Mayor Giuliani in NYC heartily endorsed and implemented this theory — now it has been embraced by Mayor DiBlasio, likely because his new police chief is the same one employed by Giuliani, and who adopted it in the first place – William Bratton.
Does This Theory Have Any Application To The Workplace?
We wondered in our earlier posts (without addressing or endorsing the theory as it applied to crime, or to the reasonable criticism surrounding it), if it nonetheless could be usefully applied to the workplace. Would it, in fact, decrease incidents of actionable harassment if we stopped or discouraged even sub-actionable unwanted comments or behavior?
At what point does sexual banter, teasing or “roughhousing” become sexual harassment sufficient to qualify as a hostile work environment? And does a work environment which permits or turns a blind eye to sexual banter inevitably become a hostile work environment?
We wrote on December 16, 2013 about a case where in the “sexualized [work] environment” of a Canadian mattress store “crude banter was the norm.” A female employee admitted that she “joked about penis size and sex, along with everyone else.” This led to her losing her subsequent harassment claim.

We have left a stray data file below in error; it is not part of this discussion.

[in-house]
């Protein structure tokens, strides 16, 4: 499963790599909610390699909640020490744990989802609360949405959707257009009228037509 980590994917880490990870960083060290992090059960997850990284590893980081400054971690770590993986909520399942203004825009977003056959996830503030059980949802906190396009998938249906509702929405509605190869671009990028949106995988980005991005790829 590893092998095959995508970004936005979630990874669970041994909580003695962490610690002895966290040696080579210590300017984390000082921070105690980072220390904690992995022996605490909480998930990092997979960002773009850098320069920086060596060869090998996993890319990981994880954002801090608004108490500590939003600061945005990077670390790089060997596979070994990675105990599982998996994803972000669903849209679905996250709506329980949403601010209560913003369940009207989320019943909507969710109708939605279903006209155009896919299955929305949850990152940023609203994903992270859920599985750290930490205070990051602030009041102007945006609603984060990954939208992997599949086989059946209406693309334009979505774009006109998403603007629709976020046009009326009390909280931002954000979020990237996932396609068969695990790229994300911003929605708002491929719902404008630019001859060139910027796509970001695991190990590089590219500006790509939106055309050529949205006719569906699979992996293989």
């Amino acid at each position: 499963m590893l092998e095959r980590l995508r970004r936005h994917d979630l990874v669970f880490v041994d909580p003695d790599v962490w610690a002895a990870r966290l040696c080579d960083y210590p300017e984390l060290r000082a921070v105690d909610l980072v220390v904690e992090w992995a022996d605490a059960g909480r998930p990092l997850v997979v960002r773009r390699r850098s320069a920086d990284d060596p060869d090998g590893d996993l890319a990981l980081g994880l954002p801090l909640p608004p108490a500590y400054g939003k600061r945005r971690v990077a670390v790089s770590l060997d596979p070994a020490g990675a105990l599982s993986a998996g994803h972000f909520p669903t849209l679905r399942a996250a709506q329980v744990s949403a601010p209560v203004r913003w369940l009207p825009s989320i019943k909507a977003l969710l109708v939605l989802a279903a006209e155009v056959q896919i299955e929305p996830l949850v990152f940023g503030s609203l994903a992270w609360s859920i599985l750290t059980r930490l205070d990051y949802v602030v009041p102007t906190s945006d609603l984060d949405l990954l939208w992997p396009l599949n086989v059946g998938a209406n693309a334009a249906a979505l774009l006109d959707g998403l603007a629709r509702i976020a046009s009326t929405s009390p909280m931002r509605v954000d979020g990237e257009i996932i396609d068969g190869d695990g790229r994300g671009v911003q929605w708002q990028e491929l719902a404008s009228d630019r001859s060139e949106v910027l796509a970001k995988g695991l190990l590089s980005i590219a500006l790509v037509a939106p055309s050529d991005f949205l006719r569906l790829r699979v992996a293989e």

Was this decision correct? Or fair?
In January we wrote a post entitled Can Sexual “Banter” Morph Into Sexual Harassment? The Stakes Are High, and discussed whether the “Broken Windows” theory could/should have any application. We asked whether there was a “slippery slope” to sexual harassment. We printed loads of reader comments.
A Year Later
After a year, we would like to ask readers to comment again on this new federal case, the “broken windows theory,” and/or our initial query: At what point does sexual banter, teasing or “roughhousing” become sexual harassment sufficient to qualify as a hostile work environment? And does a work environment which permits or turns a blind eye to sexual banter inevitably become a hostile work environment?
Some readers commented, with one saying that “zero tolerance programs are a bad idea”:
Porsha Hicks-Plant, an accountant in Aurora, Colorado: